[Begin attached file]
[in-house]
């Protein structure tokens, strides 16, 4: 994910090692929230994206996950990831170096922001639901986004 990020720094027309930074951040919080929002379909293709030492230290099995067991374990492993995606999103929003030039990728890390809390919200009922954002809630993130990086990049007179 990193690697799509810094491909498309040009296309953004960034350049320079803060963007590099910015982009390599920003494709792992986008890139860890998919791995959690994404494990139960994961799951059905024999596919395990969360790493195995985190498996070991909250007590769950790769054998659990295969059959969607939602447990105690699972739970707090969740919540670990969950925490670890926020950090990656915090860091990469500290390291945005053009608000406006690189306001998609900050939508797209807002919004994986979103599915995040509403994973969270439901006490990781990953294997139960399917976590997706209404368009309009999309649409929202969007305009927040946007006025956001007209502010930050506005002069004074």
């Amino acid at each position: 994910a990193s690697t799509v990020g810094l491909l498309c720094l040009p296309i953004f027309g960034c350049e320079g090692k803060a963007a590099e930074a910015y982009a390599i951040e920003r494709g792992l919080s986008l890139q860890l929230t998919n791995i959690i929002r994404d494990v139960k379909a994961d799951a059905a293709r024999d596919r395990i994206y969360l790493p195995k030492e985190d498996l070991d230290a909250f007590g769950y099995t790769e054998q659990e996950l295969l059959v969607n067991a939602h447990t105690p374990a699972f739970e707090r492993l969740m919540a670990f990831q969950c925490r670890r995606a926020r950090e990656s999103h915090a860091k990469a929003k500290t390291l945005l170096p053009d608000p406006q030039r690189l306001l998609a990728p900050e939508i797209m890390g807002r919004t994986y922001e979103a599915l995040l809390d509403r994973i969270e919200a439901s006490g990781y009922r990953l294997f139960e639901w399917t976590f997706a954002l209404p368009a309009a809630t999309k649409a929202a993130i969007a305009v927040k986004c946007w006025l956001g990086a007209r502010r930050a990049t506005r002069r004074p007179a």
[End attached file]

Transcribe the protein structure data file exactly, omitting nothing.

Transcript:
[in-house]
């Protein structure tokens, strides 16, 4: 994910090692929230994206996950990831170096922001639901986004 990020720094027309930074951040919080929002379909293709030492230290099995067991374990492993995606999103929003030039990728890390809390919200009922954002809630993130990086990049007179 990193690697799509810094491909498309040009296309953004960034350049320079803060963007590099910015982009390599920003494709792992986008890139860890998919791995959690994404494990139960994961799951059905024999596919395990969360790493195995985190498996070991909250007590769950790769054998659990295969059959969607939602447990105690699972739970707090969740919540670990969950925490670890926020950090990656915090860091990469500290390291945005053009608000406006690189306001998609900050939508797209807002919004994986979103599915995040509403994973969270439901006490990781990953294997139960399917976590997706209404368009309009999309649409929202969007305009927040946007006025956001007209502010930050506005002069004074």
């Amino acid at each position: 994910a990193s690697t799509v990020g810094l491909l498309c720094l040009p296309i953004f027309g960034c350049e320079g090692k803060a963007a590099e930074a910015y982009a390599i951040e920003r494709g792992l919080s986008l890139q860890l929230t998919n791995i959690i929002r994404d494990v139960k379909a994961d799951a059905a293709r024999d596919r395990i994206y969360l790493p195995k030492e985190d498996l070991d230290a909250f007590g769950y099995t790769e054998q659990e996950l295969l059959v969607n067991a939602h447990t105690p374990a699972f739970e707090r492993l969740m919540a670990f990831q969950c925490r670890r995606a926020r950090e990656s999103h915090a860091k990469a929003k500290t390291l945005l170096p053009d608000p406006q030039r690189l306001l998609a990728p900050e939508i797209m890390g807002r919004t994986y922001e979103a599915l995040l809390d509403r994973i969270e919200a439901s006490g990781y009922r990953l294997f139960e639901w399917t976590f997706a954002l209404p368009a309009a809630t999309k649409a929202a993130i969007a305009v927040k986004c946007w006025l956001g990086a007209r502010r930050a990049t506005r002069r004074p007179a």